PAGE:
If Jackson spends less time on his backside (a whopping 46 sacks in 2016) or sprinting away from unblocked rushers, it stands to reason he will spend more time completing passes or running to daylight.
Jackson’s occasional lapses in accuracy can often be traced to simple details, like the location of his right leg and the angle of his right arm. Petrino, a master at coaching the small physical tools of quarterbacking, focused on cleaning up those areas.
He wants Jackson’s right leg under his right hip, not splayed out behind the QB’s body. And he focused on Jackson’s delivery, reinforcing an over-the-top motion instead of dropping to a side-arm style.
“He’s really improved on getting on top of the ball,” Petrino said. “He takes pride in it now.”
When the mechanics are right, the ball is on the money. And that’s one reason why Petrino chafes at the notion that Jackson is a long-shot NFL quarterback prospect who may need to switch positions.
“He definitely can play [quarterback in the NFL],” said Petrino, who spent three seasons in the NFL as an offensive coordinator and one as a head coach. “No question about it. Take his running game and throw it away and he can still play in the NFL.
“He can make all the throws: go route, post, corner, he can stick the in cut, he can throw the deep out. All the dynamic highlight plays they show are him running the football, but you sit down and study his video, he can really throw it.”
That pure throwing ability first caught Petrino’s eye during Jackson’s second practice ever at Louisville as a freshman. He saw the 18-year-old snap his wrist, Vick-like, and fire off one high-velocity ball after another.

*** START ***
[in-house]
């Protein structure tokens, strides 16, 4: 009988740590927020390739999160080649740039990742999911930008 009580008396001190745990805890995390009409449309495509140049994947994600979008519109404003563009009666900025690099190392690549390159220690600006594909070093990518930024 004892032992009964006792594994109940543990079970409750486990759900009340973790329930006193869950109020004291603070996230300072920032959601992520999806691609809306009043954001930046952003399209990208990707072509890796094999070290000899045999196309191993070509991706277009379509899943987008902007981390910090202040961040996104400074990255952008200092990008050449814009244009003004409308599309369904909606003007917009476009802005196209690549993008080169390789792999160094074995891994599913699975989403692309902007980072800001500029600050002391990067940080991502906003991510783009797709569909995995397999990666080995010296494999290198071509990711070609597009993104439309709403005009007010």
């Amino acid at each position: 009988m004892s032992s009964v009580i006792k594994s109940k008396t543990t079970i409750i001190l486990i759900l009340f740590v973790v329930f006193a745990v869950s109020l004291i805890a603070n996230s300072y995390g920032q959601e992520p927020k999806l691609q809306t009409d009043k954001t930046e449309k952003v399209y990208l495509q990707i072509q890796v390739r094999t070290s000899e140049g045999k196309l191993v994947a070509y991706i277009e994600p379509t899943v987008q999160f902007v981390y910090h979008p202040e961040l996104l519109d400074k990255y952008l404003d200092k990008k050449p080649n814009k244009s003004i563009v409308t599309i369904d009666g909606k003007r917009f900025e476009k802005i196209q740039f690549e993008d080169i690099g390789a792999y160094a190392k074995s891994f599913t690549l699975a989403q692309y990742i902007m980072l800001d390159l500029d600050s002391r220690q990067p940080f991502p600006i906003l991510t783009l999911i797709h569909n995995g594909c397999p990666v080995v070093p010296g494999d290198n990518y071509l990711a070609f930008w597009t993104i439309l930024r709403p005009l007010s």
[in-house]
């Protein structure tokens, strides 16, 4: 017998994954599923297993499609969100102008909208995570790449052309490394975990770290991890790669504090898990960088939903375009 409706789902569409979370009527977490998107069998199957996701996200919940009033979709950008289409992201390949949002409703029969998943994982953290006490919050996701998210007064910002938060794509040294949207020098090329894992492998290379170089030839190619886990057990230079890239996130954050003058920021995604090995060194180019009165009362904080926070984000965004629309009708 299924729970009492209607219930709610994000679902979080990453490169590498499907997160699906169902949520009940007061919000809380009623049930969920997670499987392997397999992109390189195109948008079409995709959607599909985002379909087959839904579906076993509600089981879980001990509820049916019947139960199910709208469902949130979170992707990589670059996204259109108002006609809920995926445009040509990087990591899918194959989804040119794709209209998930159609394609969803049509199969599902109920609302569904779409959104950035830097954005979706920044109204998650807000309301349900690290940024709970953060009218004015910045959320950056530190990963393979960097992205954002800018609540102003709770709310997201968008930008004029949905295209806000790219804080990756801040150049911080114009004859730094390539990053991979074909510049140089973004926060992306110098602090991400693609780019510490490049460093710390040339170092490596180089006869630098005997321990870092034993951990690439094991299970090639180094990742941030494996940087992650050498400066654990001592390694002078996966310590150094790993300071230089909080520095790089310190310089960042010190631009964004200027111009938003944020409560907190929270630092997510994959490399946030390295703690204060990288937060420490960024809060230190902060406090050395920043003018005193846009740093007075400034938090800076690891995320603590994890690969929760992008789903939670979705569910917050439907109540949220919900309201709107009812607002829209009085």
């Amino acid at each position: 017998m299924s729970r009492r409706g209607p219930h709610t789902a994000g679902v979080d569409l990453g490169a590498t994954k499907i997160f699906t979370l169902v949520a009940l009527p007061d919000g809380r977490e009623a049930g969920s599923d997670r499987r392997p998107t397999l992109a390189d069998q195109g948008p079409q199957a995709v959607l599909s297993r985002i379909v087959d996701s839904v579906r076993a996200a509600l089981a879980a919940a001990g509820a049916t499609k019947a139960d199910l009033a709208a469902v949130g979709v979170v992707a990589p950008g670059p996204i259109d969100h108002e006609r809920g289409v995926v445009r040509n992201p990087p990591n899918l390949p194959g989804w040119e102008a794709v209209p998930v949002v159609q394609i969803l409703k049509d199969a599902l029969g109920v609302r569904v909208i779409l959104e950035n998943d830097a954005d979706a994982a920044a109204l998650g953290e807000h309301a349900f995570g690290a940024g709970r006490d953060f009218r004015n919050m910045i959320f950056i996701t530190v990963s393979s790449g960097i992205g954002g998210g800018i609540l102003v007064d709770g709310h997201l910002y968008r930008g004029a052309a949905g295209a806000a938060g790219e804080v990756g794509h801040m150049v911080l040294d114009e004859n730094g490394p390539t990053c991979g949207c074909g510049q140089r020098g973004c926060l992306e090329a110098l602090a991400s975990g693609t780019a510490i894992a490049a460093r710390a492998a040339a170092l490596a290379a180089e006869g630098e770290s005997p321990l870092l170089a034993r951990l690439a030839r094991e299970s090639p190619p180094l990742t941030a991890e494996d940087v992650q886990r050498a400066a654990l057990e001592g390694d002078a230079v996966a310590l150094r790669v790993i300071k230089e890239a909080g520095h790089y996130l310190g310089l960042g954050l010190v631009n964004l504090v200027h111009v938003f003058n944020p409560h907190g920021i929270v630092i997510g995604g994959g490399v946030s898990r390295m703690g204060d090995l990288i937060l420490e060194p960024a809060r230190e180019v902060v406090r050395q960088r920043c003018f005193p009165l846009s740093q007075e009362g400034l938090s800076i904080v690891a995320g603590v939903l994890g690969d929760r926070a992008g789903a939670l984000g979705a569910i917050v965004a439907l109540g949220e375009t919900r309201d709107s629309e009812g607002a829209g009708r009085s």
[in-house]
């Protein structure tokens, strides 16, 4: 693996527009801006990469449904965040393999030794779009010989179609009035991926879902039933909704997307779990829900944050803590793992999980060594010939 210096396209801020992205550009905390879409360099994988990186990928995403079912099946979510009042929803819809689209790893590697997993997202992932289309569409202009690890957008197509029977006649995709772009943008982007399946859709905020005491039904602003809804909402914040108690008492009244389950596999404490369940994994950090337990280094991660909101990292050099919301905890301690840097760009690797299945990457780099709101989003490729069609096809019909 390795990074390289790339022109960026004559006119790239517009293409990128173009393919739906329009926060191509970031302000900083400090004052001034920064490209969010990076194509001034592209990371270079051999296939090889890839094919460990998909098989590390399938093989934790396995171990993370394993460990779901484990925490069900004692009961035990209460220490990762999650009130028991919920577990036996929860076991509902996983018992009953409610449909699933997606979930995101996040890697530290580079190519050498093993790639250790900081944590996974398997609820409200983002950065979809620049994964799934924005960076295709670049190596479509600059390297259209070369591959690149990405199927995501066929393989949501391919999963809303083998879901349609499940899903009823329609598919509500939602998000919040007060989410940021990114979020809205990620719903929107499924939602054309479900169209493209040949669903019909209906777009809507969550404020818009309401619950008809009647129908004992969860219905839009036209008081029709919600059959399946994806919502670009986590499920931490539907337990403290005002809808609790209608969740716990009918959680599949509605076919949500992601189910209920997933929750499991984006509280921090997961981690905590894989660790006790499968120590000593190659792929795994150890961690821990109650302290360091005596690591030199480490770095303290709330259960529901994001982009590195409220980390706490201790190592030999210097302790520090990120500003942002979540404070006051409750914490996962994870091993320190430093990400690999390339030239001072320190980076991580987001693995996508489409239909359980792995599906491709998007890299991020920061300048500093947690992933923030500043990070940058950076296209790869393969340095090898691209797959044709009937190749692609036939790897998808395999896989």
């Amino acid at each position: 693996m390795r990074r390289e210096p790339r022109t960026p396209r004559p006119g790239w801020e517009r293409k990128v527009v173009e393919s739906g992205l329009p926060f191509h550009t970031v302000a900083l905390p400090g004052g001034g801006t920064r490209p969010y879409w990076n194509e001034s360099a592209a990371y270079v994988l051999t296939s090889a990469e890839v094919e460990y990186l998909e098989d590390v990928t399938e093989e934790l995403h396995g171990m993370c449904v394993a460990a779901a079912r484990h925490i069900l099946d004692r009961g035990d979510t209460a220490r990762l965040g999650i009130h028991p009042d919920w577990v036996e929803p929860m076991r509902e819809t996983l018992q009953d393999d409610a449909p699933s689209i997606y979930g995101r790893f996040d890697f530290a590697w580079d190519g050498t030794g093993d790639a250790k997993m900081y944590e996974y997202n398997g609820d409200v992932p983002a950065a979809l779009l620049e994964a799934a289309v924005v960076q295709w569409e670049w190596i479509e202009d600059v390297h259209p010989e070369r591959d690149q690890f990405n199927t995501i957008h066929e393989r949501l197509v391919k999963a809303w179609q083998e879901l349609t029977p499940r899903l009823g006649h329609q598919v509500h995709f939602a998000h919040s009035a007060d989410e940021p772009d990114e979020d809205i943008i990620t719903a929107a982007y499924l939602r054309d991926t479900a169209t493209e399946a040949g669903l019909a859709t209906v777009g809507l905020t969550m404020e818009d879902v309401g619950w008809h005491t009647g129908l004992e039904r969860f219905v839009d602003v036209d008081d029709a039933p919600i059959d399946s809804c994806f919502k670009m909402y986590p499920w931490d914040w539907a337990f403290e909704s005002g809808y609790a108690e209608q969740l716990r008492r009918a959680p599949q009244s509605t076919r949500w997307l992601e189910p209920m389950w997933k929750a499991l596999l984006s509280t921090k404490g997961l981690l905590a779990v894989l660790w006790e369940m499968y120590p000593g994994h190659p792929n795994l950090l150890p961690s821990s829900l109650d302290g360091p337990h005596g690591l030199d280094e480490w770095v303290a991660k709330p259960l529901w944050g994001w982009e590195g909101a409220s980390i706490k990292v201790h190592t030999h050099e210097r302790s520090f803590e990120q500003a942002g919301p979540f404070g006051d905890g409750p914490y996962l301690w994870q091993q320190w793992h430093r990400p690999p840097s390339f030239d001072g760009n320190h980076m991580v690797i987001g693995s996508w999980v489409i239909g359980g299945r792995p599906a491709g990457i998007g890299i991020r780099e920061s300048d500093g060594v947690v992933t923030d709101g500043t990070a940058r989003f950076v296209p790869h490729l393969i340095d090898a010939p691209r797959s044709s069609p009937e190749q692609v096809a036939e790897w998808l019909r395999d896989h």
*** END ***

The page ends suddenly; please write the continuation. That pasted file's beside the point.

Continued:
“We watched that and right away said, ‘Woooo, we’ve got something here,’ “ Petrino recalled.
So the raw ability to throw is not a concern. And the knowledge of the position is improving. According to one NFL scout, the greatest concern may be Jackson’s slight physique. In a league where many of the top quarterbacks are at least 225 pounds, Jackson needs to bulk up.
“I think he’s already shown that he can be drafted based off the Clemson game,” the scout said, referring to Jackson’s 457 total yards against the eventual national champions. “They’re going to worry about his size. Can he hold up? Is he big enough? He’s a slimmer build. He has physical talent, drive and ability to play in big games. Teams want to see how much does he really weigh.”
The answer, according to Jackson, is 212 pounds. That’s up at least 10 from last year, and the weight is needed to withstand the hits he took while running the ball 260 times in 2016.
Jackson’s NFL readiness will be hotly debated throughout the upcoming season. Just don’t expect him to be part of the debate.
“I can’t say nothing,” Jackson said. “You can’t worry about that. I’m not in the NFL. I’m playing quarterback at Louisville.”
He played it at a Heisman-winning level last year. But Lamar Jackson somehow still has a lot to prove to a nation that seems to have forgotten how good he was.